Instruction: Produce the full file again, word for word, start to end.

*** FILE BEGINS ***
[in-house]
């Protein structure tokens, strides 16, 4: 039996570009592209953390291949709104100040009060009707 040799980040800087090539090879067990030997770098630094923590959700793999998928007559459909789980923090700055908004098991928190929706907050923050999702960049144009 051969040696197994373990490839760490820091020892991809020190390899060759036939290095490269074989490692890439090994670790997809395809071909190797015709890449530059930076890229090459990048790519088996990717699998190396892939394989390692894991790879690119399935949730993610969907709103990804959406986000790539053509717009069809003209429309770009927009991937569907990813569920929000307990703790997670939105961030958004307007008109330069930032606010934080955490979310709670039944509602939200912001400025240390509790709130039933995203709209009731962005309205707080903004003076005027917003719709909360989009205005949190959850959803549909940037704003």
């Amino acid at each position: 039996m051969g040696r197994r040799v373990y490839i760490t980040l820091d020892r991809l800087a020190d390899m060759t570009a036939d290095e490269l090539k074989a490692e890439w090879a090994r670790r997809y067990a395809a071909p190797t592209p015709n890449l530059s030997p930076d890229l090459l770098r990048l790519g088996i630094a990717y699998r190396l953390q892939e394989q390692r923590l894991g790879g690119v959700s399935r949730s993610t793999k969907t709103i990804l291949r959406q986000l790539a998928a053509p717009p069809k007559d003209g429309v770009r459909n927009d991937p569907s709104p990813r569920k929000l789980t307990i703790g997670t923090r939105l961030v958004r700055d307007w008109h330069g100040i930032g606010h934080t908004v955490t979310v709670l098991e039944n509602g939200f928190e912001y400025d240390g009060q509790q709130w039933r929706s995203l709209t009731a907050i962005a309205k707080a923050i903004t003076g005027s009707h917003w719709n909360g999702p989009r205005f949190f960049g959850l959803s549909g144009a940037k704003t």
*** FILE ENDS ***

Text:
[in-house]
């Protein structure tokens, strides 16, 4: 039996570009592209953390291949709104100040009060009707 040799980040800087090539090879067990030997770098630094923590959700793999998928007559459909789980923090700055908004098991928190929706907050923050999702960049144009 051969040696197994373990490839760490820091020892991809020190390899060759036939290095490269074989490692890439090994670790997809395809071909190797015709890449530059930076890229090459990048790519088996990717699998190396892939394989390692894991790879690119399935949730993610969907709103990804959406986000790539053509717009069809003209429309770009927009991937569907990813569920929000307990703790997670939105961030958004307007008109330069930032606010934080955490979310709670039944509602939200912001400025240390509790709130039933995203709209009731962005309205707080903004003076005027917003719709909360989009205005949190959850959803549909940037704003």
């Amino acid at each position: 039996m051969g040696r197994r040799v373990y490839i760490t980040l820091d020892r991809l800087a020190d390899m060759t570009a036939d290095e490269l090539k074989a490692e890439w090879a090994r670790r997809y067990a395809a071909p190797t592209p015709n890449l530059s030997p930076d890229l090459l770098r990048l790519g088996i630094a990717y699998r190396l953390q892939e394989q390692r923590l894991g790879g690119v959700s399935r949730s993610t793999k969907t709103i990804l291949r959406q986000l790539a998928a053509p717009p069809k007559d003209g429309v770009r459909n927009d991937p569907s709104p990813r569920k929000l789980t307990i703790g997670t923090r939105l961030v958004r700055d307007w008109h330069g100040i930032g606010h934080t908004v955490t979310v709670l098991e039944n509602g939200f928190e912001y400025d240390g009060q509790q709130w039933r929706s995203l709209t009731a907050i962005a309205k707080a923050i903004t003076g005027s009707h917003w719709n909360g999702p989009r205005f949190f960049g959850l959803s549909g144009a940037k704003t």